Harris Bokhari, is a young man who is clearly going places. An accountant by profession, Bokhari has found his calling by nurturing young talent, particularly those from BME communities. He’s the CEO of Patchwork UK, which undertakes master classes in civic engagement, and it also runs an ‘MP of the Year’ award. Bokhari is a modest man, and rarely seen in pictures. So the picture we’ve used is of his beloved late father.
With his sister Hina Bokhari, Harris founded the Naz Legacy Foundation, in honour of their father Nawazish Bokhari, a campaigner who was the first British Muslim to run a secondary school in the country.
Now, for his services to young people and interfaith work, Harris Bokhari has been awarded an OBE. With his easy charm and steely determination Bokhari can call upon the top political figures to talk to the young men and women on his schemes. He’s even become an ambassador for the HRH Prince Charles.
Well done Harris, your father, who also received an OBE, would be deeply proud of his son.
But, I think it was Mandela who said something like; ‘a man with vision does not stop at the top of the hill to linger at the vista for too long, because the long walk is not ended’.
Harris is board member for the Prince's Trust Mosaic initiative. He was appointed as Mosaic’s first honorary patron and was awarded the prestigious Beacon Award for Philanthropy Advocate 2013 for raising £1m within 12 months for various charities working in deprived communities in the UK, becoming the youngest and first Muslim to receive this honour. He now serves as a judge for the awards.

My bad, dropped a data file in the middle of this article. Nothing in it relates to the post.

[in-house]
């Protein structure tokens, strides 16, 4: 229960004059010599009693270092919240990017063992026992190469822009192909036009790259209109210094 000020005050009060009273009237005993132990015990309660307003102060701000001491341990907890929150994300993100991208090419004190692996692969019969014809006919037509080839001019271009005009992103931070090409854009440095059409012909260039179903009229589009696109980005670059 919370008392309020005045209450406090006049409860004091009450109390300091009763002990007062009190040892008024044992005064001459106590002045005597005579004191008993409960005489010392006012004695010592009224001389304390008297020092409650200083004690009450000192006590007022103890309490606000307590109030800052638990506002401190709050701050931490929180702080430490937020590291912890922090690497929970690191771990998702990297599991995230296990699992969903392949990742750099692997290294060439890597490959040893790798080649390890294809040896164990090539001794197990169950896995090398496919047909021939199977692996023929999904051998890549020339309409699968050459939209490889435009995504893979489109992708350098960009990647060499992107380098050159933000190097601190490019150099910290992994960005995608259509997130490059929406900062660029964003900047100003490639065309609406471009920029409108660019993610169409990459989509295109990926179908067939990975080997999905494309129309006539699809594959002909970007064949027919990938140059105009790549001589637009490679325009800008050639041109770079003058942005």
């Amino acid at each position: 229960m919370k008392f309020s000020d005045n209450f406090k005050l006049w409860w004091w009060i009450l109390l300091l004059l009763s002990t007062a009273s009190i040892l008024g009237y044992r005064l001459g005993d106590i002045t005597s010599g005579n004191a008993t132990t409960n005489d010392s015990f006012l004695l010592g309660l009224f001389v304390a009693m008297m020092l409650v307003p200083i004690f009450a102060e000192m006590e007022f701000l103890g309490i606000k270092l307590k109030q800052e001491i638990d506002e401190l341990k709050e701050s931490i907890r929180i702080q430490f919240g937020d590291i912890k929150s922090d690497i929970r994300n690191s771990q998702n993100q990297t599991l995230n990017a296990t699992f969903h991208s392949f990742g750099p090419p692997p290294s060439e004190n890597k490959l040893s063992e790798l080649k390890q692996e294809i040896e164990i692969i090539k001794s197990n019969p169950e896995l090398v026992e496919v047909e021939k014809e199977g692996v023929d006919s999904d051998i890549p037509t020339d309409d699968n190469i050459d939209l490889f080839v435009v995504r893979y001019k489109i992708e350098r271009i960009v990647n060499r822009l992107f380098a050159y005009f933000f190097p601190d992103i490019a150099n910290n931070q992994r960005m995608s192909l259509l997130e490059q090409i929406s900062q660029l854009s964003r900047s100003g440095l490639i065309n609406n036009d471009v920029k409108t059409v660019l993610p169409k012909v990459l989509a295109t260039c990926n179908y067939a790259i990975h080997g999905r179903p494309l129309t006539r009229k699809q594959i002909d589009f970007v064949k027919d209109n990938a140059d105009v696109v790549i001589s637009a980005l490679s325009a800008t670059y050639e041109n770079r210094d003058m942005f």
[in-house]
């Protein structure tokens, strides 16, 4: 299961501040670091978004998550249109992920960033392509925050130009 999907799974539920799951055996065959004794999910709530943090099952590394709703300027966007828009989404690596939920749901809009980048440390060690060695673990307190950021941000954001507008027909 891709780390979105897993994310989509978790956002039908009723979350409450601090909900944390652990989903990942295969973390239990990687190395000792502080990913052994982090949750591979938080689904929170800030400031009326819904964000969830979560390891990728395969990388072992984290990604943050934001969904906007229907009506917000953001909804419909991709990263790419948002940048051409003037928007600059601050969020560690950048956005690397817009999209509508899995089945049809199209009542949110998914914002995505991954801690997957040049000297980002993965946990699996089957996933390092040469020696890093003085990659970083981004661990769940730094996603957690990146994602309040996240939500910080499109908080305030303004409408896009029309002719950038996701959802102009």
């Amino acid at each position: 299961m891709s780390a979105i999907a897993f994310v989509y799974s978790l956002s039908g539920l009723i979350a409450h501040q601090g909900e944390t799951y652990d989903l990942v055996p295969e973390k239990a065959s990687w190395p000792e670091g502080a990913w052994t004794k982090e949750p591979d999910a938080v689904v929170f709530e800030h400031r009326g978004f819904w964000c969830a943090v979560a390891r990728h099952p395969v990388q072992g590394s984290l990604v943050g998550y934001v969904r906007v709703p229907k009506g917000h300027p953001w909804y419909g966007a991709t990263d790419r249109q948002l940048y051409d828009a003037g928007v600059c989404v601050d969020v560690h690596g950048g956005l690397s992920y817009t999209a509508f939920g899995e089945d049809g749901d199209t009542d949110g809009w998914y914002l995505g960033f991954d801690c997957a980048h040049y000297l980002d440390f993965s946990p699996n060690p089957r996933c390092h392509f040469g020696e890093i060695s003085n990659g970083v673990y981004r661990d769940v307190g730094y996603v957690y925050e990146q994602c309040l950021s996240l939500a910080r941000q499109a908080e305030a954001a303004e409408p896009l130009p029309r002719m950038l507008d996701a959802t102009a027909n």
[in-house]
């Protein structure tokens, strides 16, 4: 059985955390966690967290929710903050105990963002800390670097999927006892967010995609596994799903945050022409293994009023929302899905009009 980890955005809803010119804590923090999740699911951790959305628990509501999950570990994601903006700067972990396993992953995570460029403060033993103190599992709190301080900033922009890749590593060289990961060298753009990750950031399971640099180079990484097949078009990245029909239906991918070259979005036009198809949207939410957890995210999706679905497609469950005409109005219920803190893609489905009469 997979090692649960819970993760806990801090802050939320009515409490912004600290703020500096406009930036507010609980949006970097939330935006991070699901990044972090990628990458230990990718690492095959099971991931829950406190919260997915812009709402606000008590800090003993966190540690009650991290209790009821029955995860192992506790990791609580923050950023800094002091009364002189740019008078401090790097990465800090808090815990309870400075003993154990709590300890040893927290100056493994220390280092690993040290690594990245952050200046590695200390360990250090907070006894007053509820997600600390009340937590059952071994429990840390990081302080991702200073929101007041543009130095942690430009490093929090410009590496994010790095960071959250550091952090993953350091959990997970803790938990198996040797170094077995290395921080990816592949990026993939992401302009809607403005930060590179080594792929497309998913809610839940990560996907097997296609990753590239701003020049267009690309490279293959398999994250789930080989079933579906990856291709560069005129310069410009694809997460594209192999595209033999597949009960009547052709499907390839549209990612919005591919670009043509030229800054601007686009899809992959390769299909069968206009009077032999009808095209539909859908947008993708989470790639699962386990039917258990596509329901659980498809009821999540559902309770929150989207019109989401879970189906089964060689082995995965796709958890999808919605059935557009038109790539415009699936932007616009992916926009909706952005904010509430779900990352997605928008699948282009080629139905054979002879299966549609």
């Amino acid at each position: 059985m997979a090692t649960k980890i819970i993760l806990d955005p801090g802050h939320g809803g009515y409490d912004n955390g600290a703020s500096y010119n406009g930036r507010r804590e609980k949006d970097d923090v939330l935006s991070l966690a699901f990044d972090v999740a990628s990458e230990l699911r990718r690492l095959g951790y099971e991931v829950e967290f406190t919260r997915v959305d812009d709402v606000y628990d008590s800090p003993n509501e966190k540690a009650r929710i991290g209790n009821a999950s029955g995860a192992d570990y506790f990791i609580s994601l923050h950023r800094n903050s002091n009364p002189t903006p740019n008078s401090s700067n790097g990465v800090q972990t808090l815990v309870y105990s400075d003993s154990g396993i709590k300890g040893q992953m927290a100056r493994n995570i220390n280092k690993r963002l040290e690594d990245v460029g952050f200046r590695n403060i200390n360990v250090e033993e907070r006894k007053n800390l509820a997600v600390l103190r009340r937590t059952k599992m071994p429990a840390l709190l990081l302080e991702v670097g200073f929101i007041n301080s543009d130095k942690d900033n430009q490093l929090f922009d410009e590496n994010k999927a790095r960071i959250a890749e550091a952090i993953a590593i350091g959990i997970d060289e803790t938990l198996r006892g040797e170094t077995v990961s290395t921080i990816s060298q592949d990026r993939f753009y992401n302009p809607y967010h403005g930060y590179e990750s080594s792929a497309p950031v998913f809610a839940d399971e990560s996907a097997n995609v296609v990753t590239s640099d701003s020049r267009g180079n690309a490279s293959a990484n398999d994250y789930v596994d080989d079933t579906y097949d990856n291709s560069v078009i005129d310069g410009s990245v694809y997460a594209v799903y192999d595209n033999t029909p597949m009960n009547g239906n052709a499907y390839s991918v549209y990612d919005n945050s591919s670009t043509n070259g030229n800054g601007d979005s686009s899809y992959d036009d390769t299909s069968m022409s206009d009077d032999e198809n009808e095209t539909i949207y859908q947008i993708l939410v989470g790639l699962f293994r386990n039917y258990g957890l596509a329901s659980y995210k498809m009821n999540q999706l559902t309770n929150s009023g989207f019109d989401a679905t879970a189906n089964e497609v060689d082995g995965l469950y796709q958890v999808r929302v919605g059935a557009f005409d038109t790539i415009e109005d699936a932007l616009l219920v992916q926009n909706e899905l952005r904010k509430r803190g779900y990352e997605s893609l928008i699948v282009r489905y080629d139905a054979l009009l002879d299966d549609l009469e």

Harris is the co-founder of the Naz Legacy Foundation, which aims to enhance educational excellence and positive integration. It was established in memory of his late father, Naz Bokhari OBE, the first Asian/Muslim head teacher in the UK. The Foundation was honoured to be awarded the Big Society Award 2014 by the Prime Minister. Harris is also an ambassador for the British Asian Trust.
Harris’s interfaith work has included organising the first ever engagement event between national community, women and youth leaders from the Jewish and Muslim communities meeting with the new Chief Rabbi in Finchley Kinloss Synagogue. Harris was one of the first Muslims to be invited to the Chief Rabbi’s installation ceremony and was selected to be an Ariane De Rothschild fellow, in partnership with Cambridge University’s Judge Business School and King’s College. Harris also organised the first youth interfaith iftar at Lambeth Palace, which brought together the Archbishop of Canterbury, Chief Rabbi, Mayor of London and over 100 youth leaders from each of London’s boroughs – representing all faiths and none.
Harris was awarded an OBE in Her Majesty’s Birthday Honours List for services for young people and interfaith relations; named as one of 40 people in finance who goes further for good causes by Financial News Extra Mile List; and named as one of London’s most influential figures by the Evening Standard’s Progress 1000 list.
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